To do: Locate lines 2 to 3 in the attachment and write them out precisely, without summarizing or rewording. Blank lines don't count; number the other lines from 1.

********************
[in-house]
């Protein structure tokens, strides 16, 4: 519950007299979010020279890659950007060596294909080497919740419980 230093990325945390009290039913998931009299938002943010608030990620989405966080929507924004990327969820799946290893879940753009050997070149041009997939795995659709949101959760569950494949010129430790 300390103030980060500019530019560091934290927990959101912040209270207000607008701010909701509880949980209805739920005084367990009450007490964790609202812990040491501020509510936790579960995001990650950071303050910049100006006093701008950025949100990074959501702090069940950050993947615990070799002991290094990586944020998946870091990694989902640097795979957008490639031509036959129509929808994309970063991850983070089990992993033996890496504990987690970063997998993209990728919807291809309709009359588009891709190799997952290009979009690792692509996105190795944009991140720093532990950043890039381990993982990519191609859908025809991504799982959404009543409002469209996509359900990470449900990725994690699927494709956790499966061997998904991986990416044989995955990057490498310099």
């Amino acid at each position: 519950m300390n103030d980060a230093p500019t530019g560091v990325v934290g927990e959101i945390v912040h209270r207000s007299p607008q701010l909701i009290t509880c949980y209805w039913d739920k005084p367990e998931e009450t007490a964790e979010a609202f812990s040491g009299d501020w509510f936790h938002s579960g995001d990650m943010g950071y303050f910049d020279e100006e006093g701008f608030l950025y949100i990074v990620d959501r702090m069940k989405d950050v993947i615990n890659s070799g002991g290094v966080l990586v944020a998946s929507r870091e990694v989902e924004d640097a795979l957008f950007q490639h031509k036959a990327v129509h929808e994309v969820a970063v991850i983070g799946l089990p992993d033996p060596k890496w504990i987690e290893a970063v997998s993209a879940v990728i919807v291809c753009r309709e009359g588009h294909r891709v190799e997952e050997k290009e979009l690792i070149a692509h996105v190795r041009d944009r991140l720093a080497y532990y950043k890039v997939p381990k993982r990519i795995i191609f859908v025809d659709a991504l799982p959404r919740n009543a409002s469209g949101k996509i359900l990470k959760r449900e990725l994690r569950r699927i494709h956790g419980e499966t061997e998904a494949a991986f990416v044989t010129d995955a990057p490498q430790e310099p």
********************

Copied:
């Protein structure tokens, strides 16, 4: 519950007299979010020279890659950007060596294909080497919740419980 230093990325945390009290039913998931009299938002943010608030990620989405966080929507924004990327969820799946290893879940753009050997070149041009997939795995659709949101959760569950494949010129430790 300390103030980060500019530019560091934290927990959101912040209270207000607008701010909701509880949980209805739920005084367990009450007490964790609202812990040491501020509510936790579960995001990650950071303050910049100006006093701008950025949100990074959501702090069940950050993947615990070799002991290094990586944020998946870091990694989902640097795979957008490639031509036959129509929808994309970063991850983070089990992993033996890496504990987690970063997998993209990728919807291809309709009359588009891709190799997952290009979009690792692509996105190795944009991140720093532990950043890039381990993982990519191609859908025809991504799982959404009543409002469209996509359900990470449900990725994690699927494709956790499966061997998904991986990416044989995955990057490498310099």
């Amino acid at each position: 519950m300390n103030d980060a230093p500019t530019g560091v990325v934290g927990e959101i945390v912040h209270r207000s007299p607008q701010l909701i009290t509880c949980y209805w039913d739920k005084p367990e998931e009450t007490a964790e979010a609202f812990s040491g009299d501020w509510f936790h938002s579960g995001d990650m943010g950071y303050f910049d020279e100006e006093g701008f608030l950025y949100i990074v990620d959501r702090m069940k989405d950050v993947i615990n890659s070799g002991g290094v966080l990586v944020a998946s929507r870091e990694v989902e924004d640097a795979l957008f950007q490639h031509k036959a990327v129509h929808e994309v969820a970063v991850i983070g799946l089990p992993d033996p060596k890496w504990i987690e290893a970063v997998s993209a879940v990728i919807v291809c753009r309709e009359g588009h294909r891709v190799e997952e050997k290009e979009l690792i070149a692509h996105v190795r041009d944009r991140l720093a080497y532990y950043k890039v997939p381990k993982r990519i795995i191609f859908v025809d659709a991504l799982p959404r919740n009543a409002s469209g949101k996509i359900l990470k959760r449900e990725l994690r569950r699927i494709h956790g419980e499966t061997e998904a494949a991986f990416v044989t010129d995955a990057p490498q430790e310099p």